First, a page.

Running on empty

Florida A&M University allocates a budget for the Samuel H. Coleman Library resources every year.

“About $1.9 million, which covers new books, microfilms, the subscription to electronic databases and periodicals are given to the library,” said Lauren Sapp, director of libraries.

Some students said that they are reaping the benefits from the budget. Still others believe that the resources could be expanded and made more accessible.

“We don’t have enough online subscriptions to journals, so I always have to go to Florida State to find periodicals,” said Jermaine White, 23.

The biology graduate student from Seoul, South Korea said, “I don’t think the library has books that are current.”

Sapp explained that books come in daily to the library.

The book shipments are based on specific ordes.

She added that many “students can suggest books to be ordered.”

In 2000, the library review discovered that there were some volume deficiencies.

However, Sapp said “we have been working on the deficiency by adding new volumes each year.”

The library also receives funds from the annual Coleman showcase, which is a talent show that began in 1999 in Lee Hall to raise money for library resources. One book that cost $3,000 was a result of the funds being used.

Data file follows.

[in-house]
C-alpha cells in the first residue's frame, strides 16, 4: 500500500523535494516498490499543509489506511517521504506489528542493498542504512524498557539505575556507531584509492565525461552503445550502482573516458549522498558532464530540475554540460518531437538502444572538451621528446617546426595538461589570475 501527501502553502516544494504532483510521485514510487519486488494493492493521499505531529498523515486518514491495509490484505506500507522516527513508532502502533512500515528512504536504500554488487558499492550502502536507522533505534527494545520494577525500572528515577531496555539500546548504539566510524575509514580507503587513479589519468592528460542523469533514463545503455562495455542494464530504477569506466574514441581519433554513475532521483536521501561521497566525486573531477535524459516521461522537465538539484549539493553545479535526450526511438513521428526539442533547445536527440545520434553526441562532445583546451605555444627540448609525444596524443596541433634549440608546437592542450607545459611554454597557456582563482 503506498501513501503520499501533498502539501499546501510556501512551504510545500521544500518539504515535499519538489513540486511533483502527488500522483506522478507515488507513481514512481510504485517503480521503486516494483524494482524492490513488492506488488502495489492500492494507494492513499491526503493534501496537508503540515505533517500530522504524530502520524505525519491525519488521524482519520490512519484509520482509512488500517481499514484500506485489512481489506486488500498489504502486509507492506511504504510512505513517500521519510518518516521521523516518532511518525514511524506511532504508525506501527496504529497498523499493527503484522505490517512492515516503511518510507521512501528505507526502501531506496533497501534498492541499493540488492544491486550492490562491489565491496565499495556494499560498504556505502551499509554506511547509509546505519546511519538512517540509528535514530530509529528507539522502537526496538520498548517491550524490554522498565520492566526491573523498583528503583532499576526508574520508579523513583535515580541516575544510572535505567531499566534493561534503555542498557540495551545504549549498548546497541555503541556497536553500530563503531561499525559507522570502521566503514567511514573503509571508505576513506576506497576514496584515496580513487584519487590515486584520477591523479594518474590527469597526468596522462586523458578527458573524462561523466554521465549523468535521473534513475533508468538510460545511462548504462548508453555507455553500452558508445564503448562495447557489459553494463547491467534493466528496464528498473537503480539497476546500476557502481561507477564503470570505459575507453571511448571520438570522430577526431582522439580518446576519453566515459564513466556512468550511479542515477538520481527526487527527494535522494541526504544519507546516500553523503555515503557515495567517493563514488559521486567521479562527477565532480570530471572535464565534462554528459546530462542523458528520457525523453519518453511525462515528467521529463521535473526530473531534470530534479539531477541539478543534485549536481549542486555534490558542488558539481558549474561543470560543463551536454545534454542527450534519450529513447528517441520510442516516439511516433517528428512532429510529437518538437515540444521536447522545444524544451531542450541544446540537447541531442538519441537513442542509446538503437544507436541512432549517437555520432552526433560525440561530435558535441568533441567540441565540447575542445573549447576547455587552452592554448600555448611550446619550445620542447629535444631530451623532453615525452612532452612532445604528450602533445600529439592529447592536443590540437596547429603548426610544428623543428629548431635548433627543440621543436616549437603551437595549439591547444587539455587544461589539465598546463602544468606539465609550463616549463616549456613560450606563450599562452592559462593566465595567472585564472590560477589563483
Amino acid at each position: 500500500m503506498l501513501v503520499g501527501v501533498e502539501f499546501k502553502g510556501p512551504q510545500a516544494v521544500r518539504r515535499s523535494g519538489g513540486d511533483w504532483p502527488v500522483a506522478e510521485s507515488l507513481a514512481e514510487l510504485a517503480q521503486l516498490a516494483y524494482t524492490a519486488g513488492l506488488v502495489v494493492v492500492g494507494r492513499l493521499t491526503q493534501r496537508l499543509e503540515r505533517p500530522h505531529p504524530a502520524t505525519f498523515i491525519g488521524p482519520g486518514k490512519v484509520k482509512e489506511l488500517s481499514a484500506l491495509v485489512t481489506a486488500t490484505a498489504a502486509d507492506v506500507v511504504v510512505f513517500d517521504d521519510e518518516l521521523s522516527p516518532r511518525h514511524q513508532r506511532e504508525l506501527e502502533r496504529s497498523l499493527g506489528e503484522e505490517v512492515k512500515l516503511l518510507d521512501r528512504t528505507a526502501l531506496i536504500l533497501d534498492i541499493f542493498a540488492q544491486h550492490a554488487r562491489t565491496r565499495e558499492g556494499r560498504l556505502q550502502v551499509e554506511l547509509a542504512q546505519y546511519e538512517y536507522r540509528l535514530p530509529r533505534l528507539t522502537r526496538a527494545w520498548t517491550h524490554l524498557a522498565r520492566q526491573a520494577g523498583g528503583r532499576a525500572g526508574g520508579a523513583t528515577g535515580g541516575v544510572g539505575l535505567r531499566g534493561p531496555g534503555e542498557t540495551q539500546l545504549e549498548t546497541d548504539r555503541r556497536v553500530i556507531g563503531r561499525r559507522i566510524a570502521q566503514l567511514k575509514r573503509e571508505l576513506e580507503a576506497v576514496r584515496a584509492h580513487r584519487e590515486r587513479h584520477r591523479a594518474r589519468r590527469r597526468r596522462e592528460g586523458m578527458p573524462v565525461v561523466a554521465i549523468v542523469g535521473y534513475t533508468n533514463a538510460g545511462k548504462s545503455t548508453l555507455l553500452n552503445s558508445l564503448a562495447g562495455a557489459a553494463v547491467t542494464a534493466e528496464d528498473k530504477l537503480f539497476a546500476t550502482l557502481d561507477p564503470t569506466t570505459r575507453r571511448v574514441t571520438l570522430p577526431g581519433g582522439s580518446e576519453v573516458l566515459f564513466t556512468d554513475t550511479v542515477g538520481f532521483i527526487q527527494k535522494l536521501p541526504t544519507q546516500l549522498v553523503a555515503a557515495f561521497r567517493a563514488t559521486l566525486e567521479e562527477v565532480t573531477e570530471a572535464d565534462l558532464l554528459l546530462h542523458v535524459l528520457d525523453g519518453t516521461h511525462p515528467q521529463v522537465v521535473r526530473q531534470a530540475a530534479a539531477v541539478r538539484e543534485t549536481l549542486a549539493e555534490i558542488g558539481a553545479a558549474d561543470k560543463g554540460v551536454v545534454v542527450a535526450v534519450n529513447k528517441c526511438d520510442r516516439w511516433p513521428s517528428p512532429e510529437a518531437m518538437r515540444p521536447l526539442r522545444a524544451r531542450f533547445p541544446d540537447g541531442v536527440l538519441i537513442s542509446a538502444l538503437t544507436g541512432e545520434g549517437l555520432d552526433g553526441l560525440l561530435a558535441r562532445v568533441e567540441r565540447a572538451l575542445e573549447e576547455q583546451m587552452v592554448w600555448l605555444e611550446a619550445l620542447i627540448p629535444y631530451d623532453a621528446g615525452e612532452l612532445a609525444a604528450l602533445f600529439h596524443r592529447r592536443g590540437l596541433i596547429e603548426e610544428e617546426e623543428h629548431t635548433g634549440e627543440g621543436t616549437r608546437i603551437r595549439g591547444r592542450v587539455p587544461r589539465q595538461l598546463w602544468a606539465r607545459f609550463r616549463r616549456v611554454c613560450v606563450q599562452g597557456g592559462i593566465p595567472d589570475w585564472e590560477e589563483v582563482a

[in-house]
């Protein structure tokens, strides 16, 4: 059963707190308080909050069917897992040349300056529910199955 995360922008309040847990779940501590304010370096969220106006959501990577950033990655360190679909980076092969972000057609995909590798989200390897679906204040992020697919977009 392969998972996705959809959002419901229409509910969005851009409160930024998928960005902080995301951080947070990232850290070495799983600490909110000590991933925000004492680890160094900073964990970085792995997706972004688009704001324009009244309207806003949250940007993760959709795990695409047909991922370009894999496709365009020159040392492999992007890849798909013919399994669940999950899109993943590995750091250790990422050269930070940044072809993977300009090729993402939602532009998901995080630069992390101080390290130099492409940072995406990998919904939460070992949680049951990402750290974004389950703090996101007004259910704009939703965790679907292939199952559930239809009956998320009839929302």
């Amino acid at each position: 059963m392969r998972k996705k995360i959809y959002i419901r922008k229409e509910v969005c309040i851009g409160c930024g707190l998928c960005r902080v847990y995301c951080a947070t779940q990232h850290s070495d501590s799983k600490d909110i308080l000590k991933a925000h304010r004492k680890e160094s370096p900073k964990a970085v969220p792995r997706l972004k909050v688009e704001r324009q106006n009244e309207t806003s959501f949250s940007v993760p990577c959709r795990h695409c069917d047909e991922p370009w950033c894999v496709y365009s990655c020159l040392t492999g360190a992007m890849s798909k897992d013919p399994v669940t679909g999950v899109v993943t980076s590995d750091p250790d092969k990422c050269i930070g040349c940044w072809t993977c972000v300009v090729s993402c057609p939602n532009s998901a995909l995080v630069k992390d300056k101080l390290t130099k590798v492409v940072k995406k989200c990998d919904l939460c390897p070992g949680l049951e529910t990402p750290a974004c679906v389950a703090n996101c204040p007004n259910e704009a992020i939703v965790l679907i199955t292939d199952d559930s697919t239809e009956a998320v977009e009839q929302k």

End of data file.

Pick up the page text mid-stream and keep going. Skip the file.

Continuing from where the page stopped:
Although some large spaces of empty shelves can be seen in the library Brenda Wright, interim assistant director for collection management, said the library keeps spaces for a purpose.

“The intent is not to fill the shelves completely, but to shelf books accurately to allow for growth,” Wright said. “Any library should have 5-6 inches on each shelf.”

She added that many of the older issues of journals and lesser-used material were in an off-site Tallahassee storage space. There are only five rows of empty shelves, which are being reserved for oversized books on the fourth floor.

However, for many students books are not an issue and they use more of the libraries online services for convenience.

“Books are obsolete. The time it takes for you to find the book and read it, you might as well go online,” said Jeffrey Hobbard, 23, a biology graduate student from Houston.

Although Hobbard depends on online services he still feels that “the new section of the library really helps because it gives students more space to study.”

“We could use more computers because I use mostly online services,” said Jamaal Parham, 18, an engineering student from Atlanta.

The library staff said that they hope to gain insight on what resources students need by conducting a survey. The survey is scheduled for the first week of February.

“This is how we get feedback from students,” Sapp said. The survey will be given online at for students who are interested in making their voice heard.

Contact Sarah Chester at